Effects of Pressurization on Plant Growth
Brandon Wu, William Zhang
David Thompson Secondary
Floor Location : M 064 D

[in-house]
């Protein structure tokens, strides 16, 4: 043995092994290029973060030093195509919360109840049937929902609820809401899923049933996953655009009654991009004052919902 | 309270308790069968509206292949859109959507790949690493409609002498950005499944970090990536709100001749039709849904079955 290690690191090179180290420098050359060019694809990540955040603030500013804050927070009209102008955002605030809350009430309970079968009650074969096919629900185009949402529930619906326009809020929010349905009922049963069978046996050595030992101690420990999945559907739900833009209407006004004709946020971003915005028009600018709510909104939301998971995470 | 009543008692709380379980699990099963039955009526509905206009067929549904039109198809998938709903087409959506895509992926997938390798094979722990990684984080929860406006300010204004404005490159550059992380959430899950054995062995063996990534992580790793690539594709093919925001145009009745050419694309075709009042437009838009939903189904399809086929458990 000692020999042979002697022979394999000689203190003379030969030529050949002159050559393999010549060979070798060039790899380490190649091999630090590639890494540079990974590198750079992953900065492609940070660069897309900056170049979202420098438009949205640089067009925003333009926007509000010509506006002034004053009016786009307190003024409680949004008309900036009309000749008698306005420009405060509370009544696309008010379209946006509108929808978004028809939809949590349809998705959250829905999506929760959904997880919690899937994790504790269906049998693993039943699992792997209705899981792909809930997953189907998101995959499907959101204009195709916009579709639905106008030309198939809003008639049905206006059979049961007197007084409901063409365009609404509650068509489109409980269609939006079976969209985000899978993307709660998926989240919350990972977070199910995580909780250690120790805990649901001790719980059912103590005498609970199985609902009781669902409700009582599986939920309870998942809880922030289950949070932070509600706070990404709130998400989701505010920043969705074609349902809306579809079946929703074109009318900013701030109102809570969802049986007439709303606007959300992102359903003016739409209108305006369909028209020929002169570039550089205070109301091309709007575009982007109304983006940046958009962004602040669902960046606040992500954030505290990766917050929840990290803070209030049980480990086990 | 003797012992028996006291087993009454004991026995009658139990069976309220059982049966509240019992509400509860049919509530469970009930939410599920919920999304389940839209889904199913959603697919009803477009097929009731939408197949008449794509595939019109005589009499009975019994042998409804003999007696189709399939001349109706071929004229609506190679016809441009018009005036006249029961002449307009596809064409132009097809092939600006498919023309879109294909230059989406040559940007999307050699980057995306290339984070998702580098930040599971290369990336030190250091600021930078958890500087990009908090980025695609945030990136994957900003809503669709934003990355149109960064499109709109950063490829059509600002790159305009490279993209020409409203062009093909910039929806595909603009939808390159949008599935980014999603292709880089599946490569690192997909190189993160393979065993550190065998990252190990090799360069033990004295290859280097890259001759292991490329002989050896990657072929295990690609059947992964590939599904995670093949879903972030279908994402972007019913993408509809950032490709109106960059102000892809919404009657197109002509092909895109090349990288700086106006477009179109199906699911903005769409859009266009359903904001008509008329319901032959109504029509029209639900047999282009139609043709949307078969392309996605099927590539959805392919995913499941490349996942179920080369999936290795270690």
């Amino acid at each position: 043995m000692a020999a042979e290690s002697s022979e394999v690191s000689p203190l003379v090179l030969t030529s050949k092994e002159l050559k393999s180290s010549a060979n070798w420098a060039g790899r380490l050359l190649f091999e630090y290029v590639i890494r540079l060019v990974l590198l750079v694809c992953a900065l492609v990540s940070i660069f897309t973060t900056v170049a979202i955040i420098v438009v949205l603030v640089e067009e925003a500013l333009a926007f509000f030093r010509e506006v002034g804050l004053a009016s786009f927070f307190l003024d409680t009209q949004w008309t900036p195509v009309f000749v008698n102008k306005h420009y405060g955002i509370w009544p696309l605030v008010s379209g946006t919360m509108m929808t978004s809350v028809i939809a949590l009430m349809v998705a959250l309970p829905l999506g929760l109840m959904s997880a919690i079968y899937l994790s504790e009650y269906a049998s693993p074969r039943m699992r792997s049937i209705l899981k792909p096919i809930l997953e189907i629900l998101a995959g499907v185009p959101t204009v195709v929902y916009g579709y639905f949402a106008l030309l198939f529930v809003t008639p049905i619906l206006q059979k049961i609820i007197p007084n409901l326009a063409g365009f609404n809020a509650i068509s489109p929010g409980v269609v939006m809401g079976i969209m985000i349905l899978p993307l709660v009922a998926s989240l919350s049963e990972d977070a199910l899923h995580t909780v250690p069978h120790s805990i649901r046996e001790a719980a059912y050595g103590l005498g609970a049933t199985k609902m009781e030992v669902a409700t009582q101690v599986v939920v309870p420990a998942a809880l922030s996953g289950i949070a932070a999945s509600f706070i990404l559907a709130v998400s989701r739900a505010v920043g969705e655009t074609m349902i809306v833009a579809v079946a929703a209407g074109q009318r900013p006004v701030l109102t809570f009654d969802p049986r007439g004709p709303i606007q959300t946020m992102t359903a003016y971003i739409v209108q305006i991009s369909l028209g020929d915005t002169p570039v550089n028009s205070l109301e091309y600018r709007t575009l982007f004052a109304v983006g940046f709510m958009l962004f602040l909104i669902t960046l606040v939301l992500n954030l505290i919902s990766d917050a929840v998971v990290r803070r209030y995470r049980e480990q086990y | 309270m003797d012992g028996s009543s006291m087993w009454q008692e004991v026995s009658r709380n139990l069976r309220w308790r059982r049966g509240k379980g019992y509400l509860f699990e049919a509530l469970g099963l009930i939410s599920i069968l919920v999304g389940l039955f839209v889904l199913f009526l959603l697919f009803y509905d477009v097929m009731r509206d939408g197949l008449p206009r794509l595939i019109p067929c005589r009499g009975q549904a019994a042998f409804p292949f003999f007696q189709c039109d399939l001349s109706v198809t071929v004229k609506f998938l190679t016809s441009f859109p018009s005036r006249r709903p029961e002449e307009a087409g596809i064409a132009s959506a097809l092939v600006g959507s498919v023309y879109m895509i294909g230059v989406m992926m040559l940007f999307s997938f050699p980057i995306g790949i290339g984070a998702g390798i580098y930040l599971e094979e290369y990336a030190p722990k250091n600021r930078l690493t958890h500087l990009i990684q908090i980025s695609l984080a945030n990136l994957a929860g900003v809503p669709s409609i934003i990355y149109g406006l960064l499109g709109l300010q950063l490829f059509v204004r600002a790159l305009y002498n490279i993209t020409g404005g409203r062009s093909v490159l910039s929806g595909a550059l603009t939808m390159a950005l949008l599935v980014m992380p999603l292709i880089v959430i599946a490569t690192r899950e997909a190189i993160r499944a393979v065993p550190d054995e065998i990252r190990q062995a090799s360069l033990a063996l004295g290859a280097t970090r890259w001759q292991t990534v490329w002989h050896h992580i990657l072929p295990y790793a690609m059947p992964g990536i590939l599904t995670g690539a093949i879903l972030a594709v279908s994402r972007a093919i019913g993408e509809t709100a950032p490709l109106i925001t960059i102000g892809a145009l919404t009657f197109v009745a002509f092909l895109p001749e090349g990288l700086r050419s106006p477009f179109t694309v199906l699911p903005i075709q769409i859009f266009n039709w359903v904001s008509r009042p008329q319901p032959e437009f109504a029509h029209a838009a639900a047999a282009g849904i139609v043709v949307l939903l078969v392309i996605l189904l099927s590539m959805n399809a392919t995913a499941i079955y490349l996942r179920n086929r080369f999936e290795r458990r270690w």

Our project was to find out if plants grew faster and had reduced germination time in a pressurized environment. Our research may one day help astronauts grow food sustainably and fast on other planets such as Mars. We realized that soda bottles are ideal for keeping the plants in, as they could withstand up to 95 psi, but they were also readily available and transparent. The plants were grown in bottles which were repressurized on a daily basis. The bottles were sealed tight with JB weld, and then compressed to 30, 45, 60, and 75 psi. Our control set of plants were unpressurized but the plants were still grown in a bottle to maintain the same conditions. Our results says that growing plants in pressurized climates has a 10% increase in height. The pressurized plants generally grew bigger leaves and were a brighter shade of green. The plants flourished in the 75 psi environment but suffered from decreased growth at 30 psi. The environment within the bottles is like a simulation of the environment during the Carboniferous period 358.9 million years ago where the atmospheric concentration of CO2 was double the current amount and oxygen concentration reached up to 35-40% of the atmosphere. Studies have shown that plants do grow better in high carbon dioxide environments, however, this is an alternative method of increasing total amount of carbon dioxide within the bottles without scrubbing it from the air and injecting it if you were on a long journey to another planet.